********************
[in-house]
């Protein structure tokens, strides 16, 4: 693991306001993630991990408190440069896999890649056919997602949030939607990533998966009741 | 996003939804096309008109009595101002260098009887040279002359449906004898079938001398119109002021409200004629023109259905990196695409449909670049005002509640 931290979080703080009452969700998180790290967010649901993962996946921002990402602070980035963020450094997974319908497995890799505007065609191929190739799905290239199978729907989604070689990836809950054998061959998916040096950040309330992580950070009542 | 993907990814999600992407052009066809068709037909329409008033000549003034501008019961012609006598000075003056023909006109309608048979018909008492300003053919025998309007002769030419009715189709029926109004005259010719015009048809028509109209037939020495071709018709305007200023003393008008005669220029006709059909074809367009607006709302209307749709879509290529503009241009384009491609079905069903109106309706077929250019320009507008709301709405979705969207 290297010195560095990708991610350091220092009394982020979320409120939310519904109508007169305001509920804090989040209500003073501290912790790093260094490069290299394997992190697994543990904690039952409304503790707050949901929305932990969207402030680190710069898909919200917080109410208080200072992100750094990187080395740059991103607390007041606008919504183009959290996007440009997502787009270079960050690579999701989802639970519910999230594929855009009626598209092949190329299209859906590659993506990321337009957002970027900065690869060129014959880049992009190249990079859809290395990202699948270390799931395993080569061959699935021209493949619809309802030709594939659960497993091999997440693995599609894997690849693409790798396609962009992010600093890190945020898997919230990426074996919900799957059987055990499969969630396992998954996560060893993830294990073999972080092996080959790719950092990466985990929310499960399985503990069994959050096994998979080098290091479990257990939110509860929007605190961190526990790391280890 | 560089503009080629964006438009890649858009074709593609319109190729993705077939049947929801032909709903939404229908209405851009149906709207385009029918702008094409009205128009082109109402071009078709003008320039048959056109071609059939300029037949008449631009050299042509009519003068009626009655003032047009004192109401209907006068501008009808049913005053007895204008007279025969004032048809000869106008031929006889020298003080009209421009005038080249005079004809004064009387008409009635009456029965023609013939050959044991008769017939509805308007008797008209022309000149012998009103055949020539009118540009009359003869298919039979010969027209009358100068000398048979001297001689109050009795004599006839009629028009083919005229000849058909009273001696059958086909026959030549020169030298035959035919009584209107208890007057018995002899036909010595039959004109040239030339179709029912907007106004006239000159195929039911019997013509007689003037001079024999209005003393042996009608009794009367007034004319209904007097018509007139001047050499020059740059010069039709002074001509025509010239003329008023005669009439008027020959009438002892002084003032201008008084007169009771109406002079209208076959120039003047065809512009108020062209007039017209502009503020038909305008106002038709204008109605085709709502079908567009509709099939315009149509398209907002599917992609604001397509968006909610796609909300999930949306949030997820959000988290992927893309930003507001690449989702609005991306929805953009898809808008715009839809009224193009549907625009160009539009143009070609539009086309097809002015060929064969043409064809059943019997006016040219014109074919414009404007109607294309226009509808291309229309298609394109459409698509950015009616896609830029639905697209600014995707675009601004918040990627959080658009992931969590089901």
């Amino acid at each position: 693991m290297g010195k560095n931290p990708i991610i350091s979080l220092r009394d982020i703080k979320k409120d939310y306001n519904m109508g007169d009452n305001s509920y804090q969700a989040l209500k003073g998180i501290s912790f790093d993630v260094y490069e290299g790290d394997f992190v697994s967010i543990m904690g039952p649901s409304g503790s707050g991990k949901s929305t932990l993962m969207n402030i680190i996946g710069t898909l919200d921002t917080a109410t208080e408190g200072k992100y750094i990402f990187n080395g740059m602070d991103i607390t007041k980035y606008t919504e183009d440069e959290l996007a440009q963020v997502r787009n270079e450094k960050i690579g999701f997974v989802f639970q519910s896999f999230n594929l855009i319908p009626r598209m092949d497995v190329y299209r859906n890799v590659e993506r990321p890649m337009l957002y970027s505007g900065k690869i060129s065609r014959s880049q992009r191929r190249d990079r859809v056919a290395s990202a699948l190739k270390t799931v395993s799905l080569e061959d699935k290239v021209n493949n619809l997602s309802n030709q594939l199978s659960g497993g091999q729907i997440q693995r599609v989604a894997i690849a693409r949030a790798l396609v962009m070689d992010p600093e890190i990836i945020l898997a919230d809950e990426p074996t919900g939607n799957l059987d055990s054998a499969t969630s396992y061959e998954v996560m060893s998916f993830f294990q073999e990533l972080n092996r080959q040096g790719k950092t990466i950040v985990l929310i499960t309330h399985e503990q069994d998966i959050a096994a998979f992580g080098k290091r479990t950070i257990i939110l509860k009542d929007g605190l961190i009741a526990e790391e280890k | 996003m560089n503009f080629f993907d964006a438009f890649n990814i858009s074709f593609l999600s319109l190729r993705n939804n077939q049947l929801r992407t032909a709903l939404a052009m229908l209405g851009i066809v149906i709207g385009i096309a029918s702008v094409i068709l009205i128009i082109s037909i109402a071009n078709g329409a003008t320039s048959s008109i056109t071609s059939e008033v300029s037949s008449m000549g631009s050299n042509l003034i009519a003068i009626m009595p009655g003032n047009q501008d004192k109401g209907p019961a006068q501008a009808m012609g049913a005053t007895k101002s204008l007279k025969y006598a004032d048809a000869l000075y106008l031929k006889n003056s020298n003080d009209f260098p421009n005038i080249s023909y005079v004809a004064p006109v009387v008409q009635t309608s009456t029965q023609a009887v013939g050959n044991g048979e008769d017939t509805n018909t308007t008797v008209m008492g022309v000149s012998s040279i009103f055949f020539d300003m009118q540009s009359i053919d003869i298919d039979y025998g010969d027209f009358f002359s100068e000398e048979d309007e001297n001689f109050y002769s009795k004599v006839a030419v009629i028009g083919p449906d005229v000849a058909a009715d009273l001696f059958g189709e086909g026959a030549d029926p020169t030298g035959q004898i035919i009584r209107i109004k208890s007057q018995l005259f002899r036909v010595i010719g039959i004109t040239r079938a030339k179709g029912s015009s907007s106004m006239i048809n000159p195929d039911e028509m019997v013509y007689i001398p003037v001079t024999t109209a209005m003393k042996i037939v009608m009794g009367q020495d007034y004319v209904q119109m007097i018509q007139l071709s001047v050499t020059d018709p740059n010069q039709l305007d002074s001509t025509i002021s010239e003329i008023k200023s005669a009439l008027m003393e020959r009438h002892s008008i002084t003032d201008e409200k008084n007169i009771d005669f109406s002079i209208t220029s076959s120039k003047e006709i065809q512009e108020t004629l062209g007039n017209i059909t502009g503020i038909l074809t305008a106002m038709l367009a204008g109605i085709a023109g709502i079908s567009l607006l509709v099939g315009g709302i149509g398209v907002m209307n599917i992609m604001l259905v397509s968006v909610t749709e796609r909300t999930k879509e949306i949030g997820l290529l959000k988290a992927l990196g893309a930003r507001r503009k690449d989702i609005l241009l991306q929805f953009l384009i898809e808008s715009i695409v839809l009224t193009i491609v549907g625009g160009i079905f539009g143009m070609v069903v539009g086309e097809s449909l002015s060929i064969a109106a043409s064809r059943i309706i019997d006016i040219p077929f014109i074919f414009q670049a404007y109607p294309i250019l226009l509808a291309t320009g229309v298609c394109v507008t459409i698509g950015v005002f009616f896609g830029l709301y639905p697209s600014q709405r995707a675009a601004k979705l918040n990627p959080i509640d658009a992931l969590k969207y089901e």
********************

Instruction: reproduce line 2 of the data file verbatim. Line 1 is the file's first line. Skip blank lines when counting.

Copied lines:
């Protein structure tokens, strides 16, 4: 693991306001993630991990408190440069896999890649056919997602949030939607990533998966009741 | 996003939804096309008109009595101002260098009887040279002359449906004898079938001398119109002021409200004629023109259905990196695409449909670049005002509640 931290979080703080009452969700998180790290967010649901993962996946921002990402602070980035963020450094997974319908497995890799505007065609191929190739799905290239199978729907989604070689990836809950054998061959998916040096950040309330992580950070009542 | 993907990814999600992407052009066809068709037909329409008033000549003034501008019961012609006598000075003056023909006109309608048979018909008492300003053919025998309007002769030419009715189709029926109004005259010719015009048809028509109209037939020495071709018709305007200023003393008008005669220029006709059909074809367009607006709302209307749709879509290529503009241009384009491609079905069903109106309706077929250019320009507008709301709405979705969207 290297010195560095990708991610350091220092009394982020979320409120939310519904109508007169305001509920804090989040209500003073501290912790790093260094490069290299394997992190697994543990904690039952409304503790707050949901929305932990969207402030680190710069898909919200917080109410208080200072992100750094990187080395740059991103607390007041606008919504183009959290996007440009997502787009270079960050690579999701989802639970519910999230594929855009009626598209092949190329299209859906590659993506990321337009957002970027900065690869060129014959880049992009190249990079859809290395990202699948270390799931395993080569061959699935021209493949619809309802030709594939659960497993091999997440693995599609894997690849693409790798396609962009992010600093890190945020898997919230990426074996919900799957059987055990499969969630396992998954996560060893993830294990073999972080092996080959790719950092990466985990929310499960399985503990069994959050096994998979080098290091479990257990939110509860929007605190961190526990790391280890 | 560089503009080629964006438009890649858009074709593609319109190729993705077939049947929801032909709903939404229908209405851009149906709207385009029918702008094409009205128009082109109402071009078709003008320039048959056109071609059939300029037949008449631009050299042509009519003068009626009655003032047009004192109401209907006068501008009808049913005053007895204008007279025969004032048809000869106008031929006889020298003080009209421009005038080249005079004809004064009387008409009635009456029965023609013939050959044991008769017939509805308007008797008209022309000149012998009103055949020539009118540009009359003869298919039979010969027209009358100068000398048979001297001689109050009795004599006839009629028009083919005229000849058909009273001696059958086909026959030549020169030298035959035919009584209107208890007057018995002899036909010595039959004109040239030339179709029912907007106004006239000159195929039911019997013509007689003037001079024999209005003393042996009608009794009367007034004319209904007097018509007139001047050499020059740059010069039709002074001509025509010239003329008023005669009439008027020959009438002892002084003032201008008084007169009771109406002079209208076959120039003047065809512009108020062209007039017209502009503020038909305008106002038709204008109605085709709502079908567009509709099939315009149509398209907002599917992609604001397509968006909610796609909300999930949306949030997820959000988290992927893309930003507001690449989702609005991306929805953009898809808008715009839809009224193009549907625009160009539009143009070609539009086309097809002015060929064969043409064809059943019997006016040219014109074919414009404007109607294309226009509808291309229309298609394109459409698509950015009616896609830029639905697209600014995707675009601004918040990627959080658009992931969590089901």